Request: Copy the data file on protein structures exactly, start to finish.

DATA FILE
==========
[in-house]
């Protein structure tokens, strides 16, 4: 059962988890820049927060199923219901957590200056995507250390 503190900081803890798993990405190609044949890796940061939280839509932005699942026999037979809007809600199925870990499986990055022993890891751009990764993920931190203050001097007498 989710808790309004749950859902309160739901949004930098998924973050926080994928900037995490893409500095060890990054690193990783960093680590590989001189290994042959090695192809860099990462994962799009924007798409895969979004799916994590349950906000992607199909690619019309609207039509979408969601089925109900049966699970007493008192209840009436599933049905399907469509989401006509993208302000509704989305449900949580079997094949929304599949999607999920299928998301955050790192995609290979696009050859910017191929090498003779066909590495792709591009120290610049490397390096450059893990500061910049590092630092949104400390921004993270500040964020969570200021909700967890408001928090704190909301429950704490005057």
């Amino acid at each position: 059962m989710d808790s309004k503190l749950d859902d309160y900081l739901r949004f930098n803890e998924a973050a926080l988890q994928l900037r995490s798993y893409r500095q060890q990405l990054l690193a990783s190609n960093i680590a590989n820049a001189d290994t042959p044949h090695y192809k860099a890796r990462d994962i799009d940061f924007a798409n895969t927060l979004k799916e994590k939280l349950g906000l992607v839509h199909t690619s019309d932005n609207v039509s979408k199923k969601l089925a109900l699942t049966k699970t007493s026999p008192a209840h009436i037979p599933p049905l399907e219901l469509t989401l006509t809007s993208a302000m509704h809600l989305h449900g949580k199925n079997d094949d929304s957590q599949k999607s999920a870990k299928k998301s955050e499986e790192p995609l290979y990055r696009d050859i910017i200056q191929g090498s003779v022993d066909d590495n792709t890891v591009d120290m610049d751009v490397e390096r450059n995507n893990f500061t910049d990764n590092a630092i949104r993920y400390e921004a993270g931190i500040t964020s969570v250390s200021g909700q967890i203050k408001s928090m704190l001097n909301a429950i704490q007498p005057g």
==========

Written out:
[in-house]
């Protein structure tokens, strides 16, 4: 059962988890820049927060199923219901957590200056995507250390 503190900081803890798993990405190609044949890796940061939280839509932005699942026999037979809007809600199925870990499986990055022993890891751009990764993920931190203050001097007498 989710808790309004749950859902309160739901949004930098998924973050926080994928900037995490893409500095060890990054690193990783960093680590590989001189290994042959090695192809860099990462994962799009924007798409895969979004799916994590349950906000992607199909690619019309609207039509979408969601089925109900049966699970007493008192209840009436599933049905399907469509989401006509993208302000509704989305449900949580079997094949929304599949999607999920299928998301955050790192995609290979696009050859910017191929090498003779066909590495792709591009120290610049490397390096450059893990500061910049590092630092949104400390921004993270500040964020969570200021909700967890408001928090704190909301429950704490005057």
């Amino acid at each position: 059962m989710d808790s309004k503190l749950d859902d309160y900081l739901r949004f930098n803890e998924a973050a926080l988890q994928l900037r995490s798993y893409r500095q060890q990405l990054l690193a990783s190609n960093i680590a590989n820049a001189d290994t042959p044949h090695y192809k860099a890796r990462d994962i799009d940061f924007a798409n895969t927060l979004k799916e994590k939280l349950g906000l992607v839509h199909t690619s019309d932005n609207v039509s979408k199923k969601l089925a109900l699942t049966k699970t007493s026999p008192a209840h009436i037979p599933p049905l399907e219901l469509t989401l006509t809007s993208a302000m509704h809600l989305h449900g949580k199925n079997d094949d929304s957590q599949k999607s999920a870990k299928k998301s955050e499986e790192p995609l290979y990055r696009d050859i910017i200056q191929g090498s003779v022993d066909d590495n792709t890891v591009d120290m610049d751009v490397e390096r450059n995507n893990f500061t910049d990764n590092a630092i949104r993920y400390e921004a993270g931190i500040t964020s969570v250390s200021g909700q967890i203050k408001s928090m704190l001097n909301a429950i704490q007498p005057g």